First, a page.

Election 2020

Trump mounts campaign for more debates against Biden

Trump last year threatened to boycott the debates; now he wants more one-on-one encounters with presumptive Democratic presidential nominee Joe Biden


President Donald Trump’s reelection campaign has tapped former New York Mayor Rudy Giuliani to spearhead a campaign to press for more debates this fall, starting earlier than usual and to have a say in choosing the moderators.

The changes sought by the Trump campaign amount to a major reversal. Trump last year threatened to boycott the debates; now he wants more one-on-one encounters with presumptive Democratic presidential nominee Joe Biden, which advisers think will sow doubts about the former vice president’s stamina for the job.

Giuliani held a Thursday afternoon conference call with Trump campaign manager Brad Parscale and Frank Fahrenkopf, co-chairman of the nonpartisan Commission on Presidential Debates. During the call, Giuliani and Parscale pushed for the debates to begin before early voting starts. They also requested a fourth debate.
The commission did not immediately respond to a request for comment. It has scheduled three presidential debates: Sept. 29 at the University of Notre Dame in Indiana, Oct. 15 at the University of Michigan, and Oct. 22 at Belmont University in Nashville. A vice presidential debate will be held Oct. 7 at the University of Utah in Salt Lake City.

But the president wants at least one additional showdown. Trump has raised questions about Biden’s mental capacity and nicknamed him “Sleepy Joe” to hammer the former vice president. More debates, Trump advisers contend, mean more chances for Biden to embarrass himself.

With an eye toward maximizing viewership, the campaign also wants the debates to take place on weekday evenings other than Thursday so they don’t coincide with NFL games.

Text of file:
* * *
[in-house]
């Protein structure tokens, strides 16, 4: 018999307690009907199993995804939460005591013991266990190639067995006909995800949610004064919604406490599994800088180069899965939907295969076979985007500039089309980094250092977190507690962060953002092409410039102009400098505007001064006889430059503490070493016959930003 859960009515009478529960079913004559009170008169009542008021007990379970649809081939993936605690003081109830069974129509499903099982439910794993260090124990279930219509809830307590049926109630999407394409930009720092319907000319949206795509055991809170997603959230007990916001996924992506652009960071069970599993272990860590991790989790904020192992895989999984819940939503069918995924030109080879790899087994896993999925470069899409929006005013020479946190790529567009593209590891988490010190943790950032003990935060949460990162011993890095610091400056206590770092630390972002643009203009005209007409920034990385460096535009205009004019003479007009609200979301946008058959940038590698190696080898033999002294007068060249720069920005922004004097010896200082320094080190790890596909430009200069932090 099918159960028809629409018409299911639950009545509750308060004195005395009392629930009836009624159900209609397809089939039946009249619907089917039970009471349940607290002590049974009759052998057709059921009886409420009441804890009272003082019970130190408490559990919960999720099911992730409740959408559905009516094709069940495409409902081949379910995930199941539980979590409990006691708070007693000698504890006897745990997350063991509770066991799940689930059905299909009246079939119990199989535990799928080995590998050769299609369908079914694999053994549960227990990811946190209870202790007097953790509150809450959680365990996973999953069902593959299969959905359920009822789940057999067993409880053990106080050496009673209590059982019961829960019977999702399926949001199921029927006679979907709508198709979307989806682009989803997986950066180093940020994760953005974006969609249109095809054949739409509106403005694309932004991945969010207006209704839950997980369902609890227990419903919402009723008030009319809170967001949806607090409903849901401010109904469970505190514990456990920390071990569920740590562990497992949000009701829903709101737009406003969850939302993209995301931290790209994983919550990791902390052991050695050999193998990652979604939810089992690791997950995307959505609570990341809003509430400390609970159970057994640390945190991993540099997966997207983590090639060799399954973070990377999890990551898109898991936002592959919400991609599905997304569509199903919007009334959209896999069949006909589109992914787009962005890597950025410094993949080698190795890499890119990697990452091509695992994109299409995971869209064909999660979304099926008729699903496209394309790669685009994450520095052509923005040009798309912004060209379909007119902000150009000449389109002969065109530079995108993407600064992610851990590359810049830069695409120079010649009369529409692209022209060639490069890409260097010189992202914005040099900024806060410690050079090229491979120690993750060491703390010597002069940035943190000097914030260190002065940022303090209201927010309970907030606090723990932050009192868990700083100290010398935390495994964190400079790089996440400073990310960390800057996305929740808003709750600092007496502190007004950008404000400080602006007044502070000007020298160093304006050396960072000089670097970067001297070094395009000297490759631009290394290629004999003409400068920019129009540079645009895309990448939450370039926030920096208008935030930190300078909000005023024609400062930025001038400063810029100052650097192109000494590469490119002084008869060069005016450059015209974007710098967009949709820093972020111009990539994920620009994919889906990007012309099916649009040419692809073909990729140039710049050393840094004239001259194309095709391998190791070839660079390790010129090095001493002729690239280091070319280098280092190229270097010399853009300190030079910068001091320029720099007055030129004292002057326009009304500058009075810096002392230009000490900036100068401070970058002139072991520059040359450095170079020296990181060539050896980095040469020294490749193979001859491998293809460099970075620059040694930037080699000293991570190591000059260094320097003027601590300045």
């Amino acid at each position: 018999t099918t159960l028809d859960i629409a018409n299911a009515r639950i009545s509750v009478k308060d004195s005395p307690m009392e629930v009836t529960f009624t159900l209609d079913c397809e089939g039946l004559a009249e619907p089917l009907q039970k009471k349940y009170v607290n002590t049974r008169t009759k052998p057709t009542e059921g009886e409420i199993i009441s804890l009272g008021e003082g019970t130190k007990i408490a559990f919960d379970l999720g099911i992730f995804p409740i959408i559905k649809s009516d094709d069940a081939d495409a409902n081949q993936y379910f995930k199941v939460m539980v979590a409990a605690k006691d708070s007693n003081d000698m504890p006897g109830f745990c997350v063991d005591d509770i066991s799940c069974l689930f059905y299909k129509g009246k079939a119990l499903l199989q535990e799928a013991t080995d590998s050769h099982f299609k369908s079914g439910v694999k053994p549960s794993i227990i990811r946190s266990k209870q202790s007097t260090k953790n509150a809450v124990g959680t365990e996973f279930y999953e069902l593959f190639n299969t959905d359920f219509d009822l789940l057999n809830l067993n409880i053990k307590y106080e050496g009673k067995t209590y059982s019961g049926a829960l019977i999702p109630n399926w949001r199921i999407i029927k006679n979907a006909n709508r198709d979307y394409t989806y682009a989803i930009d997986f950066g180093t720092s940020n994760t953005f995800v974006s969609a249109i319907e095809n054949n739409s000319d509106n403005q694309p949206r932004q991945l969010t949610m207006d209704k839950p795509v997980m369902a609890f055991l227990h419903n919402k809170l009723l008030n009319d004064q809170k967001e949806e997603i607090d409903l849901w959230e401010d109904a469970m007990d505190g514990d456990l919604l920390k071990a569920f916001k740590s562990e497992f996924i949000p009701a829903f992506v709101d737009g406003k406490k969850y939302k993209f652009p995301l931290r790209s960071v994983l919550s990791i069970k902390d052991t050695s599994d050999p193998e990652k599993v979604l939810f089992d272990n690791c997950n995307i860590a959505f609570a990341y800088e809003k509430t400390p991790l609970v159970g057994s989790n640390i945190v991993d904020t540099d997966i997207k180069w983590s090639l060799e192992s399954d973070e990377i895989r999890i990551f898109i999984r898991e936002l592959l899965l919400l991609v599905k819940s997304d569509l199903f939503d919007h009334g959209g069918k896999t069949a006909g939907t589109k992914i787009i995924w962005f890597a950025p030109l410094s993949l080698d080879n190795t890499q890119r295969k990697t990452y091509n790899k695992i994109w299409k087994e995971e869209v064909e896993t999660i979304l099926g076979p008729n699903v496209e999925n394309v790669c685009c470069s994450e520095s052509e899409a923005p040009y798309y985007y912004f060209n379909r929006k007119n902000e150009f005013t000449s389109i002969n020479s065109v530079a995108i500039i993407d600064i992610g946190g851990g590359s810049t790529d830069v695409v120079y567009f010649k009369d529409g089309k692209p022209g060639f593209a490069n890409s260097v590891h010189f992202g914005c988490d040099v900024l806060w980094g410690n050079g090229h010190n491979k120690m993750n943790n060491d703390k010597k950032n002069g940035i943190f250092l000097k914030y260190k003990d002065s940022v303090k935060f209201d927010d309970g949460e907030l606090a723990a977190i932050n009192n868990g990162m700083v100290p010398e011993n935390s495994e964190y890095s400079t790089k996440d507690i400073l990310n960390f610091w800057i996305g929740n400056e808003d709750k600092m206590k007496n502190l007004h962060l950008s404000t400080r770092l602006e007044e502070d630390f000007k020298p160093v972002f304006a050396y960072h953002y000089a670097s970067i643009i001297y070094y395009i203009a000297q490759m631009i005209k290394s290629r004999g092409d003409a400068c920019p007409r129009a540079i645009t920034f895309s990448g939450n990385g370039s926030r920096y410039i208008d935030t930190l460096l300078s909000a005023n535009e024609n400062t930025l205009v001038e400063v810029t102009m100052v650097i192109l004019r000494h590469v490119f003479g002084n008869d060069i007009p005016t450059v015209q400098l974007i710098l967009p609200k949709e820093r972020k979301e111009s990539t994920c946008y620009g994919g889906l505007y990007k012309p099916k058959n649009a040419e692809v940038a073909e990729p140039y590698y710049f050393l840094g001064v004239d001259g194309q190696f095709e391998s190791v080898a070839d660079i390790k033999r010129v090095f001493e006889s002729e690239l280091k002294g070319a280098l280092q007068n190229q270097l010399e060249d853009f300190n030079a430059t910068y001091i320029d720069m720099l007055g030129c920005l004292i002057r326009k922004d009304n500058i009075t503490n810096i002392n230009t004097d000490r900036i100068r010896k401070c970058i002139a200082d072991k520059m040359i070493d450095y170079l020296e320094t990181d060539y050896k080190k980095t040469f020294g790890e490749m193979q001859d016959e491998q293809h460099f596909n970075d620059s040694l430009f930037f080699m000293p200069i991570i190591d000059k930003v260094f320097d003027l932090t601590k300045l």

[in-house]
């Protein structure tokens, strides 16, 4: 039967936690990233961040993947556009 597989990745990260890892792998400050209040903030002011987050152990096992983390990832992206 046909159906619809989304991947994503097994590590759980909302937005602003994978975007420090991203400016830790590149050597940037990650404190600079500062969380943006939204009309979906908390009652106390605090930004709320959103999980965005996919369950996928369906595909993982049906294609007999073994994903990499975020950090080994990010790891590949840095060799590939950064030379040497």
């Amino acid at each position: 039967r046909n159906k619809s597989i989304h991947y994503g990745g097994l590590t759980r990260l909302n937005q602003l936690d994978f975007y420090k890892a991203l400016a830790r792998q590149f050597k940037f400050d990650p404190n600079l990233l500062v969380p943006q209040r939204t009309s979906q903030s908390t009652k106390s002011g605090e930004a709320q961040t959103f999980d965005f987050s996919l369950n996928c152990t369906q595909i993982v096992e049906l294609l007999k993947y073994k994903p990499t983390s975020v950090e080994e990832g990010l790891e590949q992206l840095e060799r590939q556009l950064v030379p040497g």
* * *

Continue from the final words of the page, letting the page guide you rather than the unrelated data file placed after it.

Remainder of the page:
Giuliani, whom Parscale brought on to serve in an unpaid capacity, is making a return to the spotlight after playing a starring role in Trump’s impeachment. Giuliani, who was also involved in Trump’s 2016 debate prep, led an effort to dig up opposition research in Ukraine on the president’s political rivals.

The president’s team is zeroing in on which moderators will be chosen and says both the reelection campaign and Biden should have a say. Trump repeatedly complained about debate moderators in 2016 — perhaps most famously over Megyn Kelly’s questioning of him in the first debate of the GOP primary.

It's not the first time the Trump team has raised concerns about the fall debates. During a meeting with Fahrenkopf late last year, Parscale raised concerns about the ideological makeup of the commission. Trump tweeted in December, “The problem is that the so-called Commission on Presidential Debates is stacked with Trump Haters & Never Trumpers.”

In the same tweet, Trump referred to the defective microphone that plagued him during a 2016 debate with Hillary Clinton.

“I will make a decision at an appropriate time but in the meantime, the Commission on Presidential Debates is NOT authorized to speak for me (or R’s)!” he added.

Since Biden’s emergence, however, Trump aides have become less focused on the composition of the commission and more on increasing the number of debates.

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